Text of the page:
My Review:When a young widow's reclusive life in a charming beach town is interrupted by a surprise visitor, she is forced to reckon with dark secrets about her family, her late husband, and the past she tried to leave behind.
Lauren Adelman and her high school sweetheart, Rory Kincaid, are a golden couple. They marry just out of college as Rory, a star hockey player, earns a spot in the NHL. Their future could not look brighter when Rory shocks everyone-Lauren most of all-by enlisting in the U.S. Army. When Rory dies in combat, Lauren is left devastated, alone, and under unbearable public scrutiny.
Seeking peace and solitude, Lauren retreats to her family's old beach house on the Jersey Shore. But this summer she's forced to share the house with her overbearing mother and competitive sister. Worse, a stranger making a documentary about Rory tracks her down and persuades her to give him just an hour of her time.
One hour with filmmaker Matt Brio turns into a summer of revelations, surprises, and upheaval. As the days grow shorter and her grief changes shape, Lauren begins to understand the past-and to welcome the future.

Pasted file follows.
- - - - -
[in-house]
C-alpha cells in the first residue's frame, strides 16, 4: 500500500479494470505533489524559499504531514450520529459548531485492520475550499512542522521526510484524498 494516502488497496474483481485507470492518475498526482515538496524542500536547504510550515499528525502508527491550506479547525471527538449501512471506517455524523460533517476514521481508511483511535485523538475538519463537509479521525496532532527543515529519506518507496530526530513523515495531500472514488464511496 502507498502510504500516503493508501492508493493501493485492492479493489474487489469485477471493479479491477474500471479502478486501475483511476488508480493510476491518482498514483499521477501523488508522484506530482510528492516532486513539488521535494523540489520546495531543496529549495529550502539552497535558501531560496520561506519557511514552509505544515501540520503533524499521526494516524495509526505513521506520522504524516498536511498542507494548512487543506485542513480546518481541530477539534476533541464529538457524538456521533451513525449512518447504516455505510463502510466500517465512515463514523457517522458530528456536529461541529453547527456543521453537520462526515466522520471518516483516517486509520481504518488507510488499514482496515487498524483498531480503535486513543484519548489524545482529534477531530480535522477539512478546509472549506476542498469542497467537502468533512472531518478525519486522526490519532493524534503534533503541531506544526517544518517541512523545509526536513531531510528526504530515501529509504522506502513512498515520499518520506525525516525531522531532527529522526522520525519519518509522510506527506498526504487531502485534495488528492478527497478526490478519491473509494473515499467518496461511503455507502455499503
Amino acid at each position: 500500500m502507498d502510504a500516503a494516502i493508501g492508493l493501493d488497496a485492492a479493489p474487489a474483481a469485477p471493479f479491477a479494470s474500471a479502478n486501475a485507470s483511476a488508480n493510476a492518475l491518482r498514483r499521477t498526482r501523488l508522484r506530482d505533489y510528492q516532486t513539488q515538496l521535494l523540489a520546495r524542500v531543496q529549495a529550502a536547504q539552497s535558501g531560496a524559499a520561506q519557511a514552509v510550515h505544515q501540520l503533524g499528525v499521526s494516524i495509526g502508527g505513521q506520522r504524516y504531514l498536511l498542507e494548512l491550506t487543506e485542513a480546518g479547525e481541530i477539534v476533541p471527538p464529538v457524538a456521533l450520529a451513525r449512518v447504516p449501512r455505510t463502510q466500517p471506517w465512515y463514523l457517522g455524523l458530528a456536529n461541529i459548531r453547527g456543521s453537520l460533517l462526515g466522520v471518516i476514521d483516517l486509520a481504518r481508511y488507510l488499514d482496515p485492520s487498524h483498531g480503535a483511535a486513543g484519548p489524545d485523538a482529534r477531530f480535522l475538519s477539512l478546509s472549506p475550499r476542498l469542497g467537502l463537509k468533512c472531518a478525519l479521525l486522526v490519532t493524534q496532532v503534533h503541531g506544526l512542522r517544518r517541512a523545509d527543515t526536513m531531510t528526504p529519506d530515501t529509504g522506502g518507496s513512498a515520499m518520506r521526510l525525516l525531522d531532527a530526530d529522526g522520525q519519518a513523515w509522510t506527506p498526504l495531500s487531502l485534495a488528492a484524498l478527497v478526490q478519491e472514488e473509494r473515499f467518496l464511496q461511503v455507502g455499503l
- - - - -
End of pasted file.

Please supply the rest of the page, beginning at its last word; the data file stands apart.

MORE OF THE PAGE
I liked this a lot. Be forewarned: there is some dram and some that I was not expecting but it wasn't tawdry or trite. This author has a way of capturing a scene that is so spot on - between the setting and the motion. Lauren is one of my favorite characters that I've read in a while. I just instantly got her POV and perspective. This was well written and so well formulated. I definitely recommend this for a summer read - it's not exactly light but it is thoroughly enjoyable!
The Husband Hour comes out soon on April 24, 2018, and you can purchase HERE. You can read my review of this author's book from last summer, The Forever Summer, HERE -- She is definitely becoming a must-read for me!
The first challenge of her journalism education would be getting up the nerve to talk to him. And then she remembered the Katharine Graham memoir and some advice Graham's mother had given her: "Be a newspaperwoman, Kay, if only for the excuse it gives you to seek out at once the object of any sudden passion."